The basic guidelines for open-quote (“) and close-quote marks (”) are
Direct Quotes For direct quotes, use quotation marks to surround the exact words of a speaker or writer when written in text.“I do not mind,” he said, “staying late to help out.”
If the text in the quotations is a full sentence, capitalize the first word.“I’m sure my grade point average this term will be above 3.5,” she said.The teacher said, “A penny saved is a penny earned.”
When the quote is not a full sentence, and interrupts a sentence, the first word is not capitalized.When she told me about the class, she said it is “harder than the other classes I have this term.”
Running Quotes If a full paragraph of quoted material is followed by a paragraph that continues the quote, do not put close-quote marks at the end of the first paragraph. Do, however, put open-quote marks at the start of the second paragraph. Continue in this manner for any succeeding paragraphs, using close-quote marks only at the very end of the quoted material.“We all know that truth is stranger than fiction,” Norbert said. “But that doesn’t mean truth always makes better copy. “In the grand scheme of things,” he added, “nothing holds the public’s attention longer than bad news on a regular basis, whether it’s true or false.”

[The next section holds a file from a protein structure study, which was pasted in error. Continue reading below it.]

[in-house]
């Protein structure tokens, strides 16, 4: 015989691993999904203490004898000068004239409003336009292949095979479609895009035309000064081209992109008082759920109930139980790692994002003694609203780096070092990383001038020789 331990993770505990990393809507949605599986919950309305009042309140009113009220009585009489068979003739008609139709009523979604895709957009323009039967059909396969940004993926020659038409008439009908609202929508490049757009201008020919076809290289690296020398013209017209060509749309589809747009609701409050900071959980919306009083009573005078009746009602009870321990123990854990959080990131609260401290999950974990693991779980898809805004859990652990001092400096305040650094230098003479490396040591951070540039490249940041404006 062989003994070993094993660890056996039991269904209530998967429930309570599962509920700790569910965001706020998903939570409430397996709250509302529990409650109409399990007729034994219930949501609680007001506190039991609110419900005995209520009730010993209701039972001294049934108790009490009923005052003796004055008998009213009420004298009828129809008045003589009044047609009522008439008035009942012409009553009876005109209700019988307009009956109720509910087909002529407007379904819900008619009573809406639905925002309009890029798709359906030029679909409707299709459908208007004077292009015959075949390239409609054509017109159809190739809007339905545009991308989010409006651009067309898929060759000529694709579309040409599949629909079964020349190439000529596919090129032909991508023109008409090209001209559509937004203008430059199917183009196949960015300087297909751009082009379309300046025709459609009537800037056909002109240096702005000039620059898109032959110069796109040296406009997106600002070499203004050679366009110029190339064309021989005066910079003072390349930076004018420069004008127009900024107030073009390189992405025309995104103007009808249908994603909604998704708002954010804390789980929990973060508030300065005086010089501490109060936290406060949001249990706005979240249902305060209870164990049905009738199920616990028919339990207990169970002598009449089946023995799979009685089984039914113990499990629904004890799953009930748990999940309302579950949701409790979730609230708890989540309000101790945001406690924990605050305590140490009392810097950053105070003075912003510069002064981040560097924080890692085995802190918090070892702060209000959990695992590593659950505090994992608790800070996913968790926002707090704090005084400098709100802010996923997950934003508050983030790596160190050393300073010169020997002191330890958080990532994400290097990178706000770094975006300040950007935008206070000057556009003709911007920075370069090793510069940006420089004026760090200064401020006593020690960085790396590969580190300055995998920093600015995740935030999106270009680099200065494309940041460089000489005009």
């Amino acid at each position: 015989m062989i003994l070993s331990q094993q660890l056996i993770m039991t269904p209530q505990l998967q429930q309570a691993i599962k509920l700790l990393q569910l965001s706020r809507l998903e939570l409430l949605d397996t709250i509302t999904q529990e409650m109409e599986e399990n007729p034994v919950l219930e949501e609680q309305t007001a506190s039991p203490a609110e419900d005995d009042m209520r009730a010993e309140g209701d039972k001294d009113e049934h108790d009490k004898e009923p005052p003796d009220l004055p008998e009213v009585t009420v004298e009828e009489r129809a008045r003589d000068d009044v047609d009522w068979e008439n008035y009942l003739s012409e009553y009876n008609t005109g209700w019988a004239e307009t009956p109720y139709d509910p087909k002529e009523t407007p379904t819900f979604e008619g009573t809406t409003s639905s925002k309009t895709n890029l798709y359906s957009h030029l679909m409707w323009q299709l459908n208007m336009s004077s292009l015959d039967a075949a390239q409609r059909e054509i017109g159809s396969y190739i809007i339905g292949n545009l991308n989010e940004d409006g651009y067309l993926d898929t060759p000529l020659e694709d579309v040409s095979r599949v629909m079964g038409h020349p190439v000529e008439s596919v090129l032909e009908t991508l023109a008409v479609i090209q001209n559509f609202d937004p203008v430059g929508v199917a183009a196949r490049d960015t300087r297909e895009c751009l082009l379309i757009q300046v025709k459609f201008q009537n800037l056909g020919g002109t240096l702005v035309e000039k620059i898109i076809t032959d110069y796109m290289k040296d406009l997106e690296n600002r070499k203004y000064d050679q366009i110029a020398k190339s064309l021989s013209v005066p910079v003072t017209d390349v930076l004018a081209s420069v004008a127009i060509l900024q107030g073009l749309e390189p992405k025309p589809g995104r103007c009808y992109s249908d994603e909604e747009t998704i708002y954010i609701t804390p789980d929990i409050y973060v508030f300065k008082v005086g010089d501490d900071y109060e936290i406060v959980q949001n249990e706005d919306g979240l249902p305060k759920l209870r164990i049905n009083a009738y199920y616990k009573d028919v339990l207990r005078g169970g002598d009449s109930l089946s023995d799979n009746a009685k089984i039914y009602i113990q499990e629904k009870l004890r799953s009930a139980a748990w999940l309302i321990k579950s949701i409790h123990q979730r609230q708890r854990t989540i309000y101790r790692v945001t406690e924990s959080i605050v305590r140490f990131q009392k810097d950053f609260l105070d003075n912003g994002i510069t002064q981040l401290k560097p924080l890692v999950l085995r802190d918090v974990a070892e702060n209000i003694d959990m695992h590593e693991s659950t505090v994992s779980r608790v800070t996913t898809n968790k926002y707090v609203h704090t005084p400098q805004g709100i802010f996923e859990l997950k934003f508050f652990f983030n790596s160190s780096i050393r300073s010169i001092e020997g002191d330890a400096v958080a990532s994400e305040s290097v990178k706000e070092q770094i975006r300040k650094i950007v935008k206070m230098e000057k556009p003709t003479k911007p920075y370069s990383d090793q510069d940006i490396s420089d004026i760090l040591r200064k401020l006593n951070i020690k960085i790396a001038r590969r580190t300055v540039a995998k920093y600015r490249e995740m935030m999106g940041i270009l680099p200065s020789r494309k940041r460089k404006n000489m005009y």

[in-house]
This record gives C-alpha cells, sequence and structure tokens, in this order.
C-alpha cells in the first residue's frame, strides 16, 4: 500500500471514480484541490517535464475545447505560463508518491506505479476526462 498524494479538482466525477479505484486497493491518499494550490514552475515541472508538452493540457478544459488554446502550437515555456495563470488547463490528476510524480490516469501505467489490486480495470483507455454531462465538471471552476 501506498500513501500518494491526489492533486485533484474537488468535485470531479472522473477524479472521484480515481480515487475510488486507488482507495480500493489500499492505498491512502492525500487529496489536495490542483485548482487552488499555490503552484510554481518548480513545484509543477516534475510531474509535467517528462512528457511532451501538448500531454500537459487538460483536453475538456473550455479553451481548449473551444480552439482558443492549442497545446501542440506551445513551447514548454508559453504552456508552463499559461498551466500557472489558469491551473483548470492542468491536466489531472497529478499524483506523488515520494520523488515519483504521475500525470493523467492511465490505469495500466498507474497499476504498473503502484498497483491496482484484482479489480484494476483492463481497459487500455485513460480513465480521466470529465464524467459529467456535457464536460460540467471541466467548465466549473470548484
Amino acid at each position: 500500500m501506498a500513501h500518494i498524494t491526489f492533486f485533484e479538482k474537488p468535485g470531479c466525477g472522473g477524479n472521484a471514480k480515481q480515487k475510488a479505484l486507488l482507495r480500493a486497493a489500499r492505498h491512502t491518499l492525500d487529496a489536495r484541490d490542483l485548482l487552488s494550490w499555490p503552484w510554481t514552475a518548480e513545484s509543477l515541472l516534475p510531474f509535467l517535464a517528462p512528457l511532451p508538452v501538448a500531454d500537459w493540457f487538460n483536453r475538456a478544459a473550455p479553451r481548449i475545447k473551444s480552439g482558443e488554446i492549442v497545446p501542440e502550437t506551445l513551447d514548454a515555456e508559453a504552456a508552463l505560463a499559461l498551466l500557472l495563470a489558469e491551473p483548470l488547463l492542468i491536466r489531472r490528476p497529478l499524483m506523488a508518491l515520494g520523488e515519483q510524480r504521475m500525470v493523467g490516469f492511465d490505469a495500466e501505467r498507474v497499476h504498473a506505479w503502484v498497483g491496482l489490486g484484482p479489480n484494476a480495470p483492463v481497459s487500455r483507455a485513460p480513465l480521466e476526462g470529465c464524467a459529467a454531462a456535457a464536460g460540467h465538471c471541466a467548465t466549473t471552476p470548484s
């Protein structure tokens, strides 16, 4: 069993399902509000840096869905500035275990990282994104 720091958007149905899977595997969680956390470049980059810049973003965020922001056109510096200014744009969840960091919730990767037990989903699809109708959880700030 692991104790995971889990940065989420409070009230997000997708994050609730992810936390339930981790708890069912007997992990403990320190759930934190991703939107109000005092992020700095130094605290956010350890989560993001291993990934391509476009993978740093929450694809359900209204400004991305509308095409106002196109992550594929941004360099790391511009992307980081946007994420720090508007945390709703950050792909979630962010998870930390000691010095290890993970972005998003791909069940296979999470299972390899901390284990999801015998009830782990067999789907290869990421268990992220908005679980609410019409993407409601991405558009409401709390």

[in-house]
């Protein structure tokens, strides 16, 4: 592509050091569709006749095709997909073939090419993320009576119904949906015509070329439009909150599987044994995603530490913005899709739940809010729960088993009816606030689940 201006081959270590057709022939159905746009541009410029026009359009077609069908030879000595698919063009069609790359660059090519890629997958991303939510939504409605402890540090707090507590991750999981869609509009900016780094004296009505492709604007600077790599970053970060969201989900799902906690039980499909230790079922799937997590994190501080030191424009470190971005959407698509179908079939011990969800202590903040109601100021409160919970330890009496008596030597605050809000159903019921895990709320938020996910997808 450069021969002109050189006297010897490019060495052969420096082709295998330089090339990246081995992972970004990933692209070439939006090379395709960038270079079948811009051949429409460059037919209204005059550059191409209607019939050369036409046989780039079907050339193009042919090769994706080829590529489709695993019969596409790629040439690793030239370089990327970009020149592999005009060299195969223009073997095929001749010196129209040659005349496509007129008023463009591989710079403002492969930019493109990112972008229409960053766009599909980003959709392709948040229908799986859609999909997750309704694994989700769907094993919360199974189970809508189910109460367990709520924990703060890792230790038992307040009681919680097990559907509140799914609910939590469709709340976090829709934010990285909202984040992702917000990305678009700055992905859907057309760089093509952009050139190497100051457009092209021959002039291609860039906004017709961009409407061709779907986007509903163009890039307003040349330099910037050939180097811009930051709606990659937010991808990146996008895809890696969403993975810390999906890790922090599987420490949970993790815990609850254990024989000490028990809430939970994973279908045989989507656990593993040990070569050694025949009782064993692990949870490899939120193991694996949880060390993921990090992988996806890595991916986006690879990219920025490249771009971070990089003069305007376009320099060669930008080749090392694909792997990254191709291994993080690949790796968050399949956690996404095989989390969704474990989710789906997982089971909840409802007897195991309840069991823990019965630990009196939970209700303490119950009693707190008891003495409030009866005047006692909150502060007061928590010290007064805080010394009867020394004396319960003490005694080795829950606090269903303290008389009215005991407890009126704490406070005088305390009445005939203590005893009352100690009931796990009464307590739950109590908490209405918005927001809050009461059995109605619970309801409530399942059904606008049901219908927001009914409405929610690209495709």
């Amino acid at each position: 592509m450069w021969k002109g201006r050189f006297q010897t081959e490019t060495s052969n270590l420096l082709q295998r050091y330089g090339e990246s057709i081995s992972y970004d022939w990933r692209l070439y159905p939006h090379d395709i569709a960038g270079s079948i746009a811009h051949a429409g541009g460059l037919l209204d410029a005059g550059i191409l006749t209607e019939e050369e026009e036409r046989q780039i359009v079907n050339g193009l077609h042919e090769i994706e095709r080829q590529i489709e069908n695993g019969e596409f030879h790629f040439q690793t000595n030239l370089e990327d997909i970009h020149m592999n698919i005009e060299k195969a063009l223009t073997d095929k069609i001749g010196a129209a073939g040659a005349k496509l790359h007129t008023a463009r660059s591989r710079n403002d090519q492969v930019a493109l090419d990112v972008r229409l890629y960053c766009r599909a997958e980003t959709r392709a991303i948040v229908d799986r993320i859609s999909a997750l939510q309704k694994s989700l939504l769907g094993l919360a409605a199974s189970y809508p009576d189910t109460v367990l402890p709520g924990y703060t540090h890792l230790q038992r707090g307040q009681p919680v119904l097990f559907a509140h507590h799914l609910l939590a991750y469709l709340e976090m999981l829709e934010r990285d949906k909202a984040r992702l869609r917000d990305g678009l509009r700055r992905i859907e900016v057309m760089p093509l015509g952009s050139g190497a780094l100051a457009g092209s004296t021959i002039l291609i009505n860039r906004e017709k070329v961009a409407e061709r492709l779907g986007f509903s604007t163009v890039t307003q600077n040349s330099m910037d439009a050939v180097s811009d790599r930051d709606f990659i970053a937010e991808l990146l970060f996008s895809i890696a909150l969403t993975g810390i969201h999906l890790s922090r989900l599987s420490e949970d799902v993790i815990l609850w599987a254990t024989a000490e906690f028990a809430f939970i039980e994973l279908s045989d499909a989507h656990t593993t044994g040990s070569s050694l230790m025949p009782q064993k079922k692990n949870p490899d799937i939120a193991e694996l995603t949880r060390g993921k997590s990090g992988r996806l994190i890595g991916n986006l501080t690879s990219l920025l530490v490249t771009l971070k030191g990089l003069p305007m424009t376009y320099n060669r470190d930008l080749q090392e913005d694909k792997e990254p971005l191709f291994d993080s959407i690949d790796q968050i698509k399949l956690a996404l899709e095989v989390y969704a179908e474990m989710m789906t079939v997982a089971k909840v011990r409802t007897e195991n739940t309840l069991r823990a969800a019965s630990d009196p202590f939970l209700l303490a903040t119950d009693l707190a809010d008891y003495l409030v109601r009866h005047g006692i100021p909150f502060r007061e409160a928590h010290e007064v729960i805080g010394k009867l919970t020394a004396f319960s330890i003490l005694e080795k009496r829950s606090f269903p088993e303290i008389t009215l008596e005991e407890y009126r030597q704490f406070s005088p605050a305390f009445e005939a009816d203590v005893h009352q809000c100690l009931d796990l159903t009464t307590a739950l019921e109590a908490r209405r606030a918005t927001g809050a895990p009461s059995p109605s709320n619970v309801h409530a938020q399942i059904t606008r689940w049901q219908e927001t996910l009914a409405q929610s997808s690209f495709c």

Dialogue or Conversation Each person’s words, no matter how brief, are placed in a separate paragraph, with quotation marks at the beginning and end of the individual’s speech.“Will you go?”“Yes.”“When?”“Thursday.”
Question and Answer Quotation marks are not required in text that identifies questions and answers by “Q” and “A.”Q: What year do you expect to graduate? A: I should be able to graduate in 2012.